It is known that in the Paley graph $GP(q^2,2)$, the subfield $\F_q$ forms a maximal clique for a trivial reason \cite{BDR}: the clique number of $GP(q^2,2)$ is $q$. In general, Broere, D\"{o}man, and Ridley \cite{BDR} observed that in the generalized Paley graph $GP(q^n,d)$, the subfield $\F_q$ forms a clique if $d \mid \frac{q^n-1}{q-1}$. In this case, this observation leads to $\omega(GP(q^n,d)) \geq q$, which is much better than the generic best-known lower bound $O(\log q)$ on the clique number that holds for all generalized Paley graphs due to Cohen \cite{SC}. In fact,
Green \cite{Green} showed that the clique number of almost all Cayley graphs defined on a cyclic group $G$ is $O(\log |G|)$, as $|G| \to \infty$. While in the case of generalized Paley graphs, the underlying group may not be cyclic, Green's result still suggests that a clique in a Cayley graph with exceptional size (that is, much larger than $O(\log q)$) tends to have special algebraic structures.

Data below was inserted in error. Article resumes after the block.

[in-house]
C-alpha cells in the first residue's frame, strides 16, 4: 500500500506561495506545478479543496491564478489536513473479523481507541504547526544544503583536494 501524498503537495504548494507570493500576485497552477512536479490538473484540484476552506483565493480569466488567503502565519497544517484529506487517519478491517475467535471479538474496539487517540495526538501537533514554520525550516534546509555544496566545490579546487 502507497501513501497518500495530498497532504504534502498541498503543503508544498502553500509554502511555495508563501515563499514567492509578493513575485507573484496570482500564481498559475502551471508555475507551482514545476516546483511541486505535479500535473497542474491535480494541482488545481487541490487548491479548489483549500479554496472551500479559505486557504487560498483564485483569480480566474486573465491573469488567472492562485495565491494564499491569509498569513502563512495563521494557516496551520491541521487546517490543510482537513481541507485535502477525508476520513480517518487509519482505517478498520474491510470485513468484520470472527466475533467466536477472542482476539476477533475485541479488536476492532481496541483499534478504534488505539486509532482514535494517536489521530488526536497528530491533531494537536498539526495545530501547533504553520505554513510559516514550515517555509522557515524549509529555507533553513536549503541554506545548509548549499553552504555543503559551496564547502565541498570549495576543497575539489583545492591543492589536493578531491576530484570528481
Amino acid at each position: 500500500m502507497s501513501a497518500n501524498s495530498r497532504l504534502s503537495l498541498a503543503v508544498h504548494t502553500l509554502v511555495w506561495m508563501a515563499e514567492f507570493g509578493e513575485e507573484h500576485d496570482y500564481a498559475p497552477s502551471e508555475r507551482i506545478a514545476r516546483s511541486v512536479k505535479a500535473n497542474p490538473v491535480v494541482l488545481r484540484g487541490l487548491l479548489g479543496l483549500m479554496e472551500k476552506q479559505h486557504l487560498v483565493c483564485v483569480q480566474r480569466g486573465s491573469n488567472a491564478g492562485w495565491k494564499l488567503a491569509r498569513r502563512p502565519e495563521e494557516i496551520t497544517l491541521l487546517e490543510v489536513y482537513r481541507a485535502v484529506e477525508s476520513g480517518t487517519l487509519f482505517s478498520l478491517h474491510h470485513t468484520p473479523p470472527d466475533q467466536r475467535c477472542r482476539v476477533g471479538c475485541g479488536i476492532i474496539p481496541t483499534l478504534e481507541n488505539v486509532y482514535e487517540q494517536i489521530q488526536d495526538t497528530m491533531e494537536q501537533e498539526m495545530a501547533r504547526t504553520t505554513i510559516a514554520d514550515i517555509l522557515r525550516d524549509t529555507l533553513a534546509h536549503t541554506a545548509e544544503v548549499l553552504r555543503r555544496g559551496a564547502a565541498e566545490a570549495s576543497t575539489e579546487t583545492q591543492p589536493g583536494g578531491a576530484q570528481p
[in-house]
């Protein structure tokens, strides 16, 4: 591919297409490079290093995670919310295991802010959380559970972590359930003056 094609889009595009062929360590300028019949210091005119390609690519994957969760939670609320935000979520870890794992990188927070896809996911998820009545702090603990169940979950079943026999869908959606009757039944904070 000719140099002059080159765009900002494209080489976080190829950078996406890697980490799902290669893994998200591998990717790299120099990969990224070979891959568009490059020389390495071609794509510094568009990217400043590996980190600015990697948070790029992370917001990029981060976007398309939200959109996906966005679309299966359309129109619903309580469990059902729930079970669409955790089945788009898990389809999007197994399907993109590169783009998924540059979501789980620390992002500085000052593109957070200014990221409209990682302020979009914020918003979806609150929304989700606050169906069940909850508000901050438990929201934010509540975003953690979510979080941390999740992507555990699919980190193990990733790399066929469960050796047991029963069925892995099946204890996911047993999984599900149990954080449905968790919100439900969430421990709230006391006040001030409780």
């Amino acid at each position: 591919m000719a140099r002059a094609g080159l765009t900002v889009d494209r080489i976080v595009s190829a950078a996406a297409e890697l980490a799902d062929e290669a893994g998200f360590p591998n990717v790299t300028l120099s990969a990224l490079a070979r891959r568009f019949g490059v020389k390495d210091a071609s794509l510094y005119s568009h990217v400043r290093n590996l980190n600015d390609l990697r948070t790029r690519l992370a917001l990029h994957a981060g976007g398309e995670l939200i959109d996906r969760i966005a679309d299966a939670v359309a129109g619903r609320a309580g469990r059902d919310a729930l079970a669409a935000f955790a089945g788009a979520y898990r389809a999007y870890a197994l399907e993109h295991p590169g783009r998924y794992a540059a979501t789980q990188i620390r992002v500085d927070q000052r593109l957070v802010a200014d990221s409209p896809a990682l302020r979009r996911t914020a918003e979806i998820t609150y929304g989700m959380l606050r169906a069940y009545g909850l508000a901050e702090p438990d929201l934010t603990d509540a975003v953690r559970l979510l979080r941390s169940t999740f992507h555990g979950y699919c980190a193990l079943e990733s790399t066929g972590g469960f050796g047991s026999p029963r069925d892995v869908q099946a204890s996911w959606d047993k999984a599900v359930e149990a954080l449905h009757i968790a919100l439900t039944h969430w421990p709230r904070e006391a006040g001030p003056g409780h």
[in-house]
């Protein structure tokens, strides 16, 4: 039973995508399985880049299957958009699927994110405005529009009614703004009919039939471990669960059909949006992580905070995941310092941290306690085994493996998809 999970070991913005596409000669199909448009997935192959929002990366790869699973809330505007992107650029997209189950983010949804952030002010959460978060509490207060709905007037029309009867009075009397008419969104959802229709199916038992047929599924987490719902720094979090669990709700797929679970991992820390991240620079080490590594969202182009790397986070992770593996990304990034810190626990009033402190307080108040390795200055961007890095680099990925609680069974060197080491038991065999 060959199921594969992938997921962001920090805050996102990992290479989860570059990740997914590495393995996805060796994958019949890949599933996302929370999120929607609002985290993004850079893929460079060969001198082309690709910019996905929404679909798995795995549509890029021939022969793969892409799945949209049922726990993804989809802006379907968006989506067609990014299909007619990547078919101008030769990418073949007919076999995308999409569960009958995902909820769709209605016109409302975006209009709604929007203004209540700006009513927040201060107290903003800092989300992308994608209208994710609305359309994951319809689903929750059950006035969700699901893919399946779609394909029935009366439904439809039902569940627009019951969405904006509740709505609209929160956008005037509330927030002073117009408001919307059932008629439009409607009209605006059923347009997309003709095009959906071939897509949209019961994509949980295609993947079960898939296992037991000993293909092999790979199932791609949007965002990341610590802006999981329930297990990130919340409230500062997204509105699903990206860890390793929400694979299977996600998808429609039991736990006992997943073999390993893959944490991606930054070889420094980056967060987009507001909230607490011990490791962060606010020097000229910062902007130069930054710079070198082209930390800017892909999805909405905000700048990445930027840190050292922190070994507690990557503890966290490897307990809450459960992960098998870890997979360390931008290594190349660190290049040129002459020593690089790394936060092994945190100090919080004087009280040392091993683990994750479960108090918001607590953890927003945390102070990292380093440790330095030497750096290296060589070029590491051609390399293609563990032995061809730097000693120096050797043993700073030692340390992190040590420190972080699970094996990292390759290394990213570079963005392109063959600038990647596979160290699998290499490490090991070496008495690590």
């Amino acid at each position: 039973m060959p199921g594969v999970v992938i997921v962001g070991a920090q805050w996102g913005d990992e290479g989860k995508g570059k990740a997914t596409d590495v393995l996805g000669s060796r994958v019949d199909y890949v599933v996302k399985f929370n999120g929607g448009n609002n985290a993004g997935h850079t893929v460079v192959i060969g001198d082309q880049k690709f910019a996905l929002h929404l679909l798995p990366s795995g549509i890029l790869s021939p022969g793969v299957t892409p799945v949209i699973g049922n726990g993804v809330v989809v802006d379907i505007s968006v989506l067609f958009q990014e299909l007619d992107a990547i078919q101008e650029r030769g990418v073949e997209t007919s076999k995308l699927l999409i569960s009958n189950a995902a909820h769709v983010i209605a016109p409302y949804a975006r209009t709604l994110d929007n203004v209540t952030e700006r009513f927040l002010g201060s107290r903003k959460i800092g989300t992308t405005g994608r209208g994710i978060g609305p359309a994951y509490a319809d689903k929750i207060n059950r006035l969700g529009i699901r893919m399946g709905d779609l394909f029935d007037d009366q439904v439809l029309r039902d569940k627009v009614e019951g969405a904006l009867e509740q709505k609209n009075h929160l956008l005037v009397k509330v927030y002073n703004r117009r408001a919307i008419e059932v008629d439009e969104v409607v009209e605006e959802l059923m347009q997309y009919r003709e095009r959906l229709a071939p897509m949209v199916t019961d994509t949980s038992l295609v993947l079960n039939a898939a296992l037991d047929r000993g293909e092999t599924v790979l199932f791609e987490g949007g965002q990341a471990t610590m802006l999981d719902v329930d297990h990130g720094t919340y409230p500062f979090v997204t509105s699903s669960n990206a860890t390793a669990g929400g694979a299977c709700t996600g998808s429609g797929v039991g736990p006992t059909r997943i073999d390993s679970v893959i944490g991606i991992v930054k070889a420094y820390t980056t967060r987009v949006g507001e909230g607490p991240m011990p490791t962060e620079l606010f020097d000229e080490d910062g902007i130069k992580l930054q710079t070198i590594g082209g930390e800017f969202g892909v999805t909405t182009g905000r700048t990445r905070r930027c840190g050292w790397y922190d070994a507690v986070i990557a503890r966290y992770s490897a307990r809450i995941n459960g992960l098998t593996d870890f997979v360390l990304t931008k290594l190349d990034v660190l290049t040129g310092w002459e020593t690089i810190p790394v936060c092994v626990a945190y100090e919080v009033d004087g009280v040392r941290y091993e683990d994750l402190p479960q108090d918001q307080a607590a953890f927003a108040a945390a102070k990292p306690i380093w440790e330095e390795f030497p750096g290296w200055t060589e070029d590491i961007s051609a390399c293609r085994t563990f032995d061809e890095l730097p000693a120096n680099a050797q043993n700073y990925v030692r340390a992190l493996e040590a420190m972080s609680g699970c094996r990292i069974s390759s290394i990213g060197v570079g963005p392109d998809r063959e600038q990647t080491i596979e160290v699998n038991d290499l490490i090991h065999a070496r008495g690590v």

Determining the clique number of (generalized) Paley graphs is widely open in general \cite{CL}; we refer to \cite[Section 1.3] {YipG} for a survey on recent (minor) improvements on the square root trivial upper bound. Thus, it is interesting if one can show that the above subfield constructions of cliques are not maximal so that the lower bound on the clique number can be further improved. However, the rigid algebraic structure of subfields suggests that it is very unlikely. Indeed, in \cite[Conjecture 1.4]{Y22}, Yip conjectured that such constructions give rise to maximal cliques:
\begin{conj}[{\cite[Conjecture 1.4]{Y22}}]\label{maxconj}
Let $d>1$ be an integer. Let $q \equiv 1 \pmod {2d}$ be a power of a prime $p$, and let $r$ be the largest integer such that $d \mid \frac{q-1}{p^r-1}$. Then the subfield $\F_{p^r}$ forms a maximal clique in $GP(q,d)$.
\end{conj}